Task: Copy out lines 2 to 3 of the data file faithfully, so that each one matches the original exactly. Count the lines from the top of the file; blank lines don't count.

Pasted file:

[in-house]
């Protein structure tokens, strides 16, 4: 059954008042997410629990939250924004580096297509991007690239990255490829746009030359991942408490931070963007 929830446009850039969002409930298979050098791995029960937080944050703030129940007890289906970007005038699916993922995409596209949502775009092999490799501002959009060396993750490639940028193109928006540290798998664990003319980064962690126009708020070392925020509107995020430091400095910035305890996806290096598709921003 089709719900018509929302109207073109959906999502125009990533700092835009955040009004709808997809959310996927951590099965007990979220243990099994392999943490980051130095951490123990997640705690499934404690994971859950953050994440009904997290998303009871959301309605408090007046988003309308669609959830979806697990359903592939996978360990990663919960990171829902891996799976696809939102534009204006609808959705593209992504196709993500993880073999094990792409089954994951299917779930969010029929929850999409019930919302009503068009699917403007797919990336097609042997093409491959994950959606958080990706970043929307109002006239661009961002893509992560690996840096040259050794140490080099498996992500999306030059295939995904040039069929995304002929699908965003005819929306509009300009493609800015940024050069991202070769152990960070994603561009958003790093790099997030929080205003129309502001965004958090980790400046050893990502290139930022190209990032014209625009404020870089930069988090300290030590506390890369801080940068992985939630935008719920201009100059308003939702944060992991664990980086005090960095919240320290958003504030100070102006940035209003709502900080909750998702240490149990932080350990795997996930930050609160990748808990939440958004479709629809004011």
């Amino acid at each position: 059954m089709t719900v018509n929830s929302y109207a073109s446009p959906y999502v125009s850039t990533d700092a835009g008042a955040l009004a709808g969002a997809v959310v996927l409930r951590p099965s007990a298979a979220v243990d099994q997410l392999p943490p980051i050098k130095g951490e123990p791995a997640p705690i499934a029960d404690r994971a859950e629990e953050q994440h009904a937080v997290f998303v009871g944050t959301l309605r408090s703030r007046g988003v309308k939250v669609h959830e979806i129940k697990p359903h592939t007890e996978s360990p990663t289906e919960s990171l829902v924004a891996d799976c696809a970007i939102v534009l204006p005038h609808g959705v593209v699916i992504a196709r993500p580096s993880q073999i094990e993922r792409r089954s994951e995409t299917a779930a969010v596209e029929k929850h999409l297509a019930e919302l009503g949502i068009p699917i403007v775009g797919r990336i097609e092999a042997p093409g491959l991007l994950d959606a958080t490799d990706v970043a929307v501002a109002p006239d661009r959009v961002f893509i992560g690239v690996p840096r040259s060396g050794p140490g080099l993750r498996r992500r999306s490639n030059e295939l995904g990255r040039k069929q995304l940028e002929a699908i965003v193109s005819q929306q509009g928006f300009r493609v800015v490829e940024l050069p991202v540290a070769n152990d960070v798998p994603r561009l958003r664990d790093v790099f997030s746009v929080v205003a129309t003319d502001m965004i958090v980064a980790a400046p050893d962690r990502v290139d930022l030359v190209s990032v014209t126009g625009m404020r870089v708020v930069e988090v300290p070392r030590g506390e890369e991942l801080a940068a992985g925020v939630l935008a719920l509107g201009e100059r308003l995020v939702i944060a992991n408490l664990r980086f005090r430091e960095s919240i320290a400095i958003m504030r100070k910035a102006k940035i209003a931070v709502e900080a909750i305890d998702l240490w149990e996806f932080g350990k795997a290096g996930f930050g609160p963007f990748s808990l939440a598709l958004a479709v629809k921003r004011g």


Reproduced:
């Protein structure tokens, strides 16, 4: 059954008042997410629990939250924004580096297509991007690239990255490829746009030359991942408490931070963007 929830446009850039969002409930298979050098791995029960937080944050703030129940007890289906970007005038699916993922995409596209949502775009092999490799501002959009060396993750490639940028193109928006540290798998664990003319980064962690126009708020070392925020509107995020430091400095910035305890996806290096598709921003 089709719900018509929302109207073109959906999502125009990533700092835009955040009004709808997809959310996927951590099965007990979220243990099994392999943490980051130095951490123990997640705690499934404690994971859950953050994440009904997290998303009871959301309605408090007046988003309308669609959830979806697990359903592939996978360990990663919960990171829902891996799976696809939102534009204006609808959705593209992504196709993500993880073999094990792409089954994951299917779930969010029929929850999409019930919302009503068009699917403007797919990336097609042997093409491959994950959606958080990706970043929307109002006239661009961002893509992560690996840096040259050794140490080099498996992500999306030059295939995904040039069929995304002929699908965003005819929306509009300009493609800015940024050069991202070769152990960070994603561009958003790093790099997030929080205003129309502001965004958090980790400046050893990502290139930022190209990032014209625009404020870089930069988090300290030590506390890369801080940068992985939630935008719920201009100059308003939702944060992991664990980086005090960095919240320290958003504030100070102006940035209003709502900080909750998702240490149990932080350990795997996930930050609160990748808990939440958004479709629809004011």
């Amino acid at each position: 059954m089709t719900v018509n929830s929302y109207a073109s446009p959906y999502v125009s850039t990533d700092a835009g008042a955040l009004a709808g969002a997809v959310v996927l409930r951590p099965s007990a298979a979220v243990d099994q997410l392999p943490p980051i050098k130095g951490e123990p791995a997640p705690i499934a029960d404690r994971a859950e629990e953050q994440h009904a937080v997290f998303v009871g944050t959301l309605r408090s703030r007046g988003v309308k939250v669609h959830e979806i129940k697990p359903h592939t007890e996978s360990p990663t289906e919960s990171l829902v924004a891996d799976c696809a970007i939102v534009l204006p005038h609808g959705v593209v699916i992504a196709r993500p580096s993880q073999i094990e993922r792409r089954s994951e995409t299917a779930a969010v596209e029929k929850h999409l297509a019930e919302l009503g949502i068009p699917i403007v775009g797919r990336i097609e092999a042997p093409g491959l991007l994950d959606a958080t490799d990706v970043a929307v501002a109002p006239d661009r959009v961002f893509i992560g690239v690996p840096r040259s060396g050794p140490g080099l993750r498996r992500r999306s490639n030059e295939l995904g990255r040039k069929q995304l940028e002929a699908i965003v193109s005819q929306q509009g928006f300009r493609v800015v490829e940024l050069p991202v540290a070769n152990d960070v798998p994603r561009l958003r664990d790093v790099f997030s746009v929080v205003a129309t003319d502001m965004i958090v980064a980790a400046p050893d962690r990502v290139d930022l030359v190209s990032v014209t126009g625009m404020r870089v708020v930069e988090v300290p070392r030590g506390e890369e991942l801080a940068a992985g925020v939630l935008a719920l509107g201009e100059r308003l995020v939702i944060a992991n408490l664990r980086f005090r430091e960095s919240i320290a400095i958003m504030r100070k910035a102006k940035i209003a931070v709502e900080a909750i305890d998702l240490w149990e996806f932080g350990k795997a290096g996930f930050g609160p963007f990748s808990l939440a598709l958004a479709v629809k921003r004011g």